In August 2013, when she was just 24, Joseline* fled her home country of the Democratic Republic of Congo after surviving a brutal act of sexual violence perpetrated by six unknown male attackers.
Suffering physically from lower abdominal pains as well as continuous bleeding stemming from the attack—and mentally from the trauma of the experience—she escaped to the Gisoro region along the Bunagana border in southwestern Uganda. After staying there for two years with her husband and their children, but fearing another attack, Joseline successfully reached Kenya in January 2015.
Then, in January 2016, Joseline was abducted by strangers who were questioning the whereabouts of her husband. She was taken to a house in Namanga, along the southern border of Kenya, where she was slapped, burnt with cigarettes and clamped with pliers.
As a result of the torture she endured, Joseline developed a hearing impairment. The incident also triggered the psychological trauma she suffered in DRC, leading to her formal diagnosis with Post-Traumatic Stress Disorder (PTSD) at Kenyatta National Hospital.
Joseline is now 27 years old, and getting a new lease on life thanks to the help she received from HIAS which allowed her to access critical medical services.
After suffering two violent attacks in three years, she approached HIAS’ team in Kenya seeking social and financial assistance to help pay for hearing aids, obtain medical attention to stop her abdominal bleeding, and get treatment to alleviate her PTSD.
“Following our initial intake meeting with Joseline and her husband, we knew right away that she was in urgent need of the psychosocial services we provide to our clients,” said Esther Muisyo, a case manager at HIAS Kenya.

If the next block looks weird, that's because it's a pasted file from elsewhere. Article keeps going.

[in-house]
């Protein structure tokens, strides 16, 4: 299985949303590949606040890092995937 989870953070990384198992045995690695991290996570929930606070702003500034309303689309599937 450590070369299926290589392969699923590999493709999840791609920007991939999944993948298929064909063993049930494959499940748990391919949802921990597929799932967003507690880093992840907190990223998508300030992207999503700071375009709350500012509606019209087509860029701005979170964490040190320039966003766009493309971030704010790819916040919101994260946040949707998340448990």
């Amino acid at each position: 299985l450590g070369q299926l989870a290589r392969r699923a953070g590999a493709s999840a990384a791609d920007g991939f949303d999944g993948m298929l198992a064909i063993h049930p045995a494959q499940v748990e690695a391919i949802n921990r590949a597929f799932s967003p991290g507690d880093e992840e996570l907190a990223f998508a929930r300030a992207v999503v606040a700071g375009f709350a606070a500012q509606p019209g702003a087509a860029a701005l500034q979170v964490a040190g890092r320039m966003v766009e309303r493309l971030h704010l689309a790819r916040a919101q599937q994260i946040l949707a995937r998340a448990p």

A social assessment and home visit were conducted by HIAS’ field office in Kenya, and Joseline’s case was approved by a psychosocial panel, granting her financial assistance for three months, including a reimbursement for the hearing aids recommended to her at the hospital.
But the help didn’t end there. HIAS, in collaboration with the Freedom from Fistula Foundation, organized for Joseline, along with seven other refugees, to attend a medical consultation clinic at St. Mary’s Hospital in Lang’ata, a suburb of Nairobi, in May of this year.
She underwent a number of laboratory procedures and was prescribed medication for her bleeding condition.
Now, after years of both physical and mental trauma, Joseline is finally on the mend and continuing to go through counselling to help her manage her psychological trauma.
Joseline’s husband, Matthew*, expressed sincere gratitude for help she received over the past year, saying, “Since her bleeding stopped, she is happier and the whole family is very happy. I have no words to say thank you.”
*Names have been changed to protect the identities of the clients.
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